Back to the oncology department
I am going back to the doctor today, to see my surgical oncologist for a post-operative examination. This will likely be an unalarming visit, as all the major shoes have dropped insofar as I know. On the other hand, I’ve thought that before, and then things have gotten worse. And worse. I plan to discuss the state of my tumors at excision, and some technical details around the genomic testing. From a purely somatic perspective, I am healing well. The incision is nicely closed up, my mobility is good, I’ve had no issues with adverse reactions. Largely thanks to the anesthesia regimen we adopted, this has been my swiftest and simplest surgical recovery to date.
At this point, it is probably true that I will spend the rest of my life in treatment. That thought depresses me immeasurably. I’m going back on Vectibix early next month, and will remain on that drug indefinitely, until the next metastases appear. After that, I’ll cycle through alternating surgery and chemotherapy regimens until we can’t operate any more or we run out of drugs. Then I’ll be on palliative care, with its own treatment protocols. Not ever leaving treatment again has a lot of implications, from sexual health (all of my bodily emissions are toxic when I’m in chemotherapy, not to mention pernicious erectile dysfunction) to cognitive functions. The bright side, such as it is, is that the forthcoming Vectibix regimen will be without the FOLFOX backbone, which means my writing brain should stay alive.
Gaslight Gathering, a steampunk con in San Diego, CA (May 3rd through 5th of this year) has invited me to be their Guest of Honor. I am filling in for the far more worthy Cherie Priest, who had to step down for personal reasons. The con com was very patient in negotiating with me about my health status, and waiting for my oncology visit of this past Monday before I could confirm anything. Given that I have a CT scan in March, it’s slightly possible I’ll throw a met before May, but I think we’re more likely to find something on the May or July scans, so I felt like I could commit in good conscience. I’ll be taking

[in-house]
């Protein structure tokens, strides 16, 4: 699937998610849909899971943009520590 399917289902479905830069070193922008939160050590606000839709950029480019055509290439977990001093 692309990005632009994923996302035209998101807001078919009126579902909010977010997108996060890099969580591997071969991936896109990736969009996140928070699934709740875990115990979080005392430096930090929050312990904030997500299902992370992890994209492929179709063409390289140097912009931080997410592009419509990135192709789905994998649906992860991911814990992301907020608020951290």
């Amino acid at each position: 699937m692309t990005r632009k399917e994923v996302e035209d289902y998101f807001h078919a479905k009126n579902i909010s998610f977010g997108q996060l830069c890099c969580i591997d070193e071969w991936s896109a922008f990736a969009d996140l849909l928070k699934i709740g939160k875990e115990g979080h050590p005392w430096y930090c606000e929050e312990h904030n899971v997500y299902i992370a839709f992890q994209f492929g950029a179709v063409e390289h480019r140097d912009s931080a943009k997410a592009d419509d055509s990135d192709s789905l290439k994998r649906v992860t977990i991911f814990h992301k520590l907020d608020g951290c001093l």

Still working on a possible con appearance over Memorial Day weekend, and I’ve bought a WorldCon membership in a fit of possibly unwarranted optimism. There’s going to be some neat cancer-related stuff going on at WorldCon, including the premiere of Lakeside [ imdb ] from Waterloo Productions. Plus I’ve been asked to present the Campbell Tiara again at this year’s Hugo ceremony. So I’d really like to be there. I just have to get through three rounds of scans clean. Sigh.
The paperwork continues agonizingly dense and complex. This doesn’t even count extraneous issues of errors in the process. Without my Dad (a retired senior diplomat and US ambassador, and thus very familiar with navigating complex administrative processes) chasing 95% of it on my behalf, I don’t know what I’d do. I’m amazed anyone survives being ill in our system without going broke or just dying of the workload. And this is me talking from the perspective of someone with a lot of white and professional privilege, good benefits, and decent resources. Not to mention some fantastic fundraising friends. As I’ve said before, if I were the guy down the street, what would I have done up until now?
I am writing again. Put down 1,000 words yesterday on a spec novella. I’ve also responded to a very interesting proposal for some nonfiction work. And I’m beginning to explore how to write my book about my own process of death and dying. The working title is Jay Lake’s Book of the Dead, though I’m sure it will be something else eventually. I have two different friends helping me on that, one editing my existing cancer blog posts, the other cueing up to finish the book whenever I become too ill (or too dead) to continue writing it myself. And I’m eyeballing Original Destiny, Manifest Sin. So, yeah. Not giving up on that.